Think twice before you toss your old electronics in the trash can. You may not know it but consumer electronics are full of dangerous heavy metals that don't need to wind up in landfills. In landfills these heavy metals will leach into the soil and eventually make it into our water supply. From there it will get into our drinking water and cause health problems. This is a growing concern as the pace of technological innovation continues to increase. People are getting rid of their electronics faster now than ever before as technological advancements make better electronics available faster. At the moment it is estimated that 70% of all dangerous heavy metals in landfills come from consumer electronics even though they only make up 2-3% of our total trash and these numbers are projected to continue rising.
Heavy Metals aren't the only environmental problem caused by the massive amounts of consumer electronics piling up in landfills. Most consumer electronics also contain a lot of plastic and due to the high temperatures these plastic casing can be exposed to they generally have a flame retardant additive in them. This is a chemical that is mixed into the plastic resin during production that increases the melting and burning point of the plastic. The nature of this additive makes it leach out easily in hot weather like we experience here in Texas and across the south. This chemical then leaches into the soil and eventually it too makes it into our water supply.
The problem also expands beyond our local landfills in the US. The same heavy metals that make consumer electronics harmful in landfills make them valuable to countries that need raw materials such as China and India. The problem however, is that when electronic waste is shipped to these areas it is shipped in bulk. Not all of the electronics shipped can actually be recycled at the plants they are sent to overseas. This leads to toxic electronic waste dumps building up in rural areas of countries like China and India near these facilities. Furthermore, these countries don't have the environmental regulations or inspections in place to do anything about these toxic dumps of electronics and they pose a serious threat to the local communities in these regions.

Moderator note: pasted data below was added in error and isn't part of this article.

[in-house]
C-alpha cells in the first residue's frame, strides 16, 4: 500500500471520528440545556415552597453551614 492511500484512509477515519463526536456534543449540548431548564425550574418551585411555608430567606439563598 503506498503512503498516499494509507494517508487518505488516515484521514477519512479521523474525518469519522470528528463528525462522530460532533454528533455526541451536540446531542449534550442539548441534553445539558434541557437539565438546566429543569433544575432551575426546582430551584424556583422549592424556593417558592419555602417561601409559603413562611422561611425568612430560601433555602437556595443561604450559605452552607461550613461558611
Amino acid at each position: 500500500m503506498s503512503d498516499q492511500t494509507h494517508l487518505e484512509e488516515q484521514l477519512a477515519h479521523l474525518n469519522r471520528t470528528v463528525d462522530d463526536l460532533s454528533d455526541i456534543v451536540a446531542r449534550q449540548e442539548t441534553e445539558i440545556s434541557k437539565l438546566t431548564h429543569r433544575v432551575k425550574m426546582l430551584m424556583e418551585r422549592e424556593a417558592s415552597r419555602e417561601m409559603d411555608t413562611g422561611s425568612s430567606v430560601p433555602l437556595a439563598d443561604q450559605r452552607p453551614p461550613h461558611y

In Texas the problem has gotten serious enough to prompt a response from the state government. The Texas legislature in Austin recently passed a measure that requires computer manufactures selling products in Texas to provide free recycling for old and broken computers. This will help decrease the amount of electronic waste in Texas' landfills but is by no means an adequate solution to the problem. The law does nothing to address the growing problem of TVs in landfills sense it doesn't require TV manufactures to provide free recycling of TV's. It is anticipated that with the recent switch to digital TV there will be a large number of old, non-digital compatible TVs, being disposed of. In the absence of easy recycling, a lot of these TVs will end up in landfills where they will pollute the soil and ground water. Further governmental action is needed to prevent this problem from getting worse.
So next time you have electronics to get rid of, be it a laptop or a cell phone, think twice before dropping it in the garbage can. Instead take them all to your local Goodwill where they will be tested and re-sold, repaired, or recycled depending on their condition. This is a great way to help out the community and keep nasty chemicals out of our water supply. In Austin you can also drop off electronics at an Ecology Action recycling center in Downtown or the cities landfill recycling diversion center in south Austin for no charge. Most cities provide facilities like this to help limit the amount of electronic waste that goes into landfills, so make the extra effort to find out where the nearest recycling drop off location is and take your old electronics there instead of sending them to the landfill.